Victorian College of the Arts/Melbourne University
|Taming the Contemporary|
In 1965, at fifteen, I was appointed editor of the school literary magazine. The school was conservative and Catholic. Most of the teachers were Jesuit priests. With a dim awareness of a wider world and a naïve commitment to Christian virtues I wrote and published a poem about American soldiers napalming Vietnamese babies. The Principal of the school called me to his office and wanted to know what I had meant by publishing this poem. Was it a protest against American forces in Vietnam? Was it an anti-war statement? Did I understand the implications of associating the school with such a stance?
I was soon removed from my role as editor. What I had learned was that a student cannot simply use what has been learned. There is a politics of knowledge, sets of proprieties and defined permissions. When I watch the graffiti in my neighbourhood streets debate whether there should be more hairy middle aged lesbians on television, I am relieved that some people still don't care where they should and shouldn't use their literacy skills, or what words we can and can't use in public.
I begin here with the notion that education is a kind of domestication of the mind - and what a disturbance that is.
In 1857, the then young poet and Inspector of British Schools, Matthew Arnold, delivered the inaugural lecture for the Chair of Poetry at Oxford University, titled "On the Modern Element in Literature". Recognising his contemporary world as a modern one, he wanted to identify an ideal of modernity. It was an inspirational lecture. Modern epochs are characterised by the overwhelming desire for "intellectual deliverance" (Arnold 58), he said. By this he meant that in a truly modern culture space is made for the arts, tolerance is granted to a range of opinions and philosophies, and all public and artistic discussion is conducted with intellectual maturity. For Arnold this intellectual maturity comprised a critical spirit dedicated to reasoned thought and infused with a comprehension of the complex past as well as the present. He identified ancient Greek literature as the greatest example of a modern epoch, and in effect challenged his contemporaries to study the works of ancient Greece if they too wished to achieve the ideal of a true modernity. Throughout his writings on culture Arnold remained aware of the crisis of modernity for English culture and English public education. Repeatedly his call was to instil in writers, philosophers and teachers an intellectual maturity whereby beliefs and values would be based upon what he termed right thinking and firm knowledge. He was an advocate of individual liberty and of tolerance for difference as long as there was an overarching intellectual maturity governing the choices people made. With characteristic rhetorical flare, he wrote:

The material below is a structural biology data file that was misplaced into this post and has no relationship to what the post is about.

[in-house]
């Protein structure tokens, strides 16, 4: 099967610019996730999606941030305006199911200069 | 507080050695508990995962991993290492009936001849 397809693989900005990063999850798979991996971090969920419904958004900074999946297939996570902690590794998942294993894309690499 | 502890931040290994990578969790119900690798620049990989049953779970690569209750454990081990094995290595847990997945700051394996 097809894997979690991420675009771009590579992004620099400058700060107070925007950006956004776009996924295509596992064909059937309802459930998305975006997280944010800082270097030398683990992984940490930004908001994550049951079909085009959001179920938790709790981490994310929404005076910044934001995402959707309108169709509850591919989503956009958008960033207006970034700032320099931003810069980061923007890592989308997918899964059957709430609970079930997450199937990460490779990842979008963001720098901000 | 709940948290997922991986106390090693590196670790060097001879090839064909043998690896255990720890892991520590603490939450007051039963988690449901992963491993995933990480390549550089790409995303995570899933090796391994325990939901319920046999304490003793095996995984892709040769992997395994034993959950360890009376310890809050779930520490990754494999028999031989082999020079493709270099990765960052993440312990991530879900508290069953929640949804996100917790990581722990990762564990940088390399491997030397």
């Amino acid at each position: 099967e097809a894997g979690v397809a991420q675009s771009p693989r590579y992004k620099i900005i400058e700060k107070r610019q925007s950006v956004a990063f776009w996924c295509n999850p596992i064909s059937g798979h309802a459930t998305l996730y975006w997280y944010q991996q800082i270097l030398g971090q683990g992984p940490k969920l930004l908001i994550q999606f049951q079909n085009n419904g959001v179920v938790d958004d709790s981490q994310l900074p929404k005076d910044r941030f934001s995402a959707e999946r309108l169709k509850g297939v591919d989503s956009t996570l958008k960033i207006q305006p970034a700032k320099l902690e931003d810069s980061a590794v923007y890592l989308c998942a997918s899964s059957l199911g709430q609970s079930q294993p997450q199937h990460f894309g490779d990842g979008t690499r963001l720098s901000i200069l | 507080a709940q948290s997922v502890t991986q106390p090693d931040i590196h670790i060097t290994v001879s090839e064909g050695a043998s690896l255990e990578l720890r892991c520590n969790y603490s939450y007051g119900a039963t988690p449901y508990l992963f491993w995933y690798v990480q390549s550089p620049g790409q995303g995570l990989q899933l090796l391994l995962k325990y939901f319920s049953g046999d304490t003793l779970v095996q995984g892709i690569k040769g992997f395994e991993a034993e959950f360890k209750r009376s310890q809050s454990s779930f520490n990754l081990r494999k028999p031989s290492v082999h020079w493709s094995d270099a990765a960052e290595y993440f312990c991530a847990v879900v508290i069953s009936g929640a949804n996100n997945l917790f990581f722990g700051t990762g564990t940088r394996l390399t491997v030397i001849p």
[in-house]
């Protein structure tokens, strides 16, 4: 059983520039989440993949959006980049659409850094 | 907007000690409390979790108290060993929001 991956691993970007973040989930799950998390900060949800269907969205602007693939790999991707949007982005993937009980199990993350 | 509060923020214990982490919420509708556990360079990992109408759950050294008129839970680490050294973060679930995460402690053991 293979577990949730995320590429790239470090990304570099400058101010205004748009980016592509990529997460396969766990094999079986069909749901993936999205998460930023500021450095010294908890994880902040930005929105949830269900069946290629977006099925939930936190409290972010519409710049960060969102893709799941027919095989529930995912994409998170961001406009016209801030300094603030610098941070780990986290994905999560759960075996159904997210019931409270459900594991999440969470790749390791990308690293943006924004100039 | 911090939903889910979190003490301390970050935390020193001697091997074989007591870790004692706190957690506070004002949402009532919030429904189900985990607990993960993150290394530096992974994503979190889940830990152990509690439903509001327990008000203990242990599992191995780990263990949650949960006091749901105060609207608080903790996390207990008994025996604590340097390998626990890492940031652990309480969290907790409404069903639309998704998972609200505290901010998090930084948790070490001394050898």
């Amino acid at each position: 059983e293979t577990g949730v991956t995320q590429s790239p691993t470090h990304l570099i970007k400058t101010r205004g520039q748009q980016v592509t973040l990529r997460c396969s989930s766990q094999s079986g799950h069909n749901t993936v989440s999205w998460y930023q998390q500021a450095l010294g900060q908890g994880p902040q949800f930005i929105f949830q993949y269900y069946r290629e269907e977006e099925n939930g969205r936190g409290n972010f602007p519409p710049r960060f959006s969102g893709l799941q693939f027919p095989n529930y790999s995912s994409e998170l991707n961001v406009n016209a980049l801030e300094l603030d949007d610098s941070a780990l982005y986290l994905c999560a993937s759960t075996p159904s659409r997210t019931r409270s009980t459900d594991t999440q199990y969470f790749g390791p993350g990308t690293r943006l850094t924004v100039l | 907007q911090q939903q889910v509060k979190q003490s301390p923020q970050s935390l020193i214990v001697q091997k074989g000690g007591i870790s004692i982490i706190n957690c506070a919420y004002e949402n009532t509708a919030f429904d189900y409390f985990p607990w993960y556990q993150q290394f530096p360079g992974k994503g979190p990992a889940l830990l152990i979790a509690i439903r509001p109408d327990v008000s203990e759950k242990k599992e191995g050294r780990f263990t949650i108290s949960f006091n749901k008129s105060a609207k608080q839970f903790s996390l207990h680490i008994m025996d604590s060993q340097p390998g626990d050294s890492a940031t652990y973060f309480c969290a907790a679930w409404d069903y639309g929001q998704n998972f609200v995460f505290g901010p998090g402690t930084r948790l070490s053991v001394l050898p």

In 1961, Arnold's biographer, Lionel Trilling, published an answering essay titled "On the Modern Element in Modern Literature" (later included in Beyond Culture as "On the Teaching of Modern Literature"). While Arnold had urged the close study of Greek and Roman writers upon anyone interested in modernity, Trilling recorded that the recently liberalised universities now taught a canon of contemporary modern literature in response to demands by students that their literary courses be relevant to the modern world. Trilling suggested that if, like Arnold, we are on the hunt for the modern element in modern literature, then perhaps we might find it in the susceptibility of modern literature to being fashioned into an academic subject.